Off-Season Targets: Gustav Nyquist

Off-Season Targets: Gustav Nyquist

Oilers

Off-Season Targets: Gustav Nyquist

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Ken Holland’s number one priority this off-season is to improve the offensive depth of the Edmonton Oilers. He wants to build a bottom-six that plays hard, competes and can occasionally kill penalties. That said, Holland knows his top-six forwards were not good enough in 2018-19. If Edmonton wants to make the playoffs, and that is the goal, they’ll need to add higher up the depth chart too.

Many GM’s will bring people with them that they are comfortable with. That will happen in Edmonton too. Over the course of the summer we will see many scouts and executives with connections to the new Czar of Hockey Operations flocking to Northern Alberta. There could be players following him as well.

One of those former players fits the hole in Edmonton’s top-six. Although Holland dealt him at the deadline, he’s got a good relationship with Gustav Nyquist and knows what the skilled forward can do.

Why Is He Out There?:

The San Jose Sharks made a play for Nyquist at the trade deadline, bringing the veteran forward over in hopes of getting out of the West. It didn’t work out in the end, but Nyquist was very good for San Jose and provided an offensive spark outside of the top line.

The Sharks are in a cap crunch, magnified by Monday’s contract extension to All-Star D Erik Karlsson. The Sharks now have $79,366,667 committed to their 2019-20 roster. That’s less than $4,000,000 in space with multiple holes to fill.

It stands to reason that Joe Pavelski is now the top priority in Northern California, and that Nyquist will get the chance to test the open market starting on Sunday.

What Does He Do Well?:

Nyquist enjoyed a career year in 2018-19, hitting the 60-point plateau for the first time in his career. He drove possession on a poor Red Wings team, then fit right in on a juggernaut Sharks squad. In all, Nyquist finished the season with boxcars of 22-38-60 in 81 total games between the Wings and Sharks.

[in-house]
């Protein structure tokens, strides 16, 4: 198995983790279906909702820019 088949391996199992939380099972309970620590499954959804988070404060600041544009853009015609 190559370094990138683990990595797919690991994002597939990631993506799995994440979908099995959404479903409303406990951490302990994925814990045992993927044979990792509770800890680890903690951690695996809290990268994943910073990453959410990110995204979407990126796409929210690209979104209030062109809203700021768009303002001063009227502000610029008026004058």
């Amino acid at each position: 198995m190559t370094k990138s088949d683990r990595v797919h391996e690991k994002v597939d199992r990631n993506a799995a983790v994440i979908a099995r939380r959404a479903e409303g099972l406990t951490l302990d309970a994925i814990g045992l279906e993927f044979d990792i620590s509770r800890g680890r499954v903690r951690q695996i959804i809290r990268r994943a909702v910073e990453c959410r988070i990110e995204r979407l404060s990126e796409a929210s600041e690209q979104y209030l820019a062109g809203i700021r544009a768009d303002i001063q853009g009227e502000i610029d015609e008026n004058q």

Although his 60 points is an outlier, Nyquist has been a consistent offensive producer since emerging as a top-six forward during the 2013-14 campaign. He’s scored at least 40 points in every season since then, with four years over 45 points.

He’s not a game-breaker, but he’s a consistent offensive piece that produces points and is always over 50% by most possession metrics.

Nyquist posted a 53.4% Corsi For percentage at five-on-five in 62 games with the rebuilding Red Wings this season, well above team average. Nyquist, at the time of his trade, had a positive Corsi Rel of +7.1% (!!). That’s outstanding.

Nyquist was positive relative to his teammates in San Jose as well, posting a 55.2% Corsi For at five-on-five in 19 games (+1.5%).

Although he isn’t the biggest skater, the slick Swede is quick and elusive. His game is an offensive one, as his biggest asset is his skill. He’s a smart player and has the ability to score at both even strength and on the powerplay. He’d be a huge help to Edmonton.

All stats via hockey-reference.

Here’s a look at Nyquist’s scouting report via The Sports Forecaster.

Oozes skill and offensive ability. An amazing, elusive and natural skater, he’s quite cerebral and a talented playmaker. A natural center, he has converted nicely to the wing. Is extremely undersized for the North American pro game, so he could stand to get stronger (and avoid being labeled too ‘soft’). Is not a great defensive player, either.

Long Range Potential:

Talented, highly-skilled scoring winger.

Where Should He Play / Where Will He Play?:

Nyquist is a top-six forward in the NHL and I’d argue is a top-line winger in the league. This is a very good player that can have a big impact on just about any team. He’s arguably the most underrated player on the market this summer.

In Edmonton, Nyquist would be the club’s best natural winger. He’d easily find a spot next to McDavid on opening night, and would give Edmonton a fourth top-six option. In addition, there would be ample powerplay opportunity for him in Northern Alberta.

What Will He Cost?:

Nyquist earned an AAV of $4,750,000 with a real salary of $5,500,000 in 2018-19. After the best season of his career, the expectation is that the Swede will earn a raise. It wouldn’t be a shock to see him collect between $5,500,000 and $6,000,000 on the contract he signs in the next few weeks.

Term wise, Nyquist is likely to command a deal in the four-to-five year range. At 29, that should give him some protection during the likely decline he will deal with in his early 30’s.

Closing Argument:

My personal favorite fit for the Oilers this off-season is Brett Connolly. I think he will be affordable and that he’s established himself as a top-six forward. I think Nyquist is the best free agent forward on the market, however.

He can drive possession, delivers offense in all game states and is young enough to contribute for a few seasons. Guys like this rarely hit the free agent market, and when they do they usually pan out.

Holland has a relationship with the player, and if he can parlay that into another contract it would be a huge win for the Edmonton Oilers. Nyquist would be a massive get for this club.

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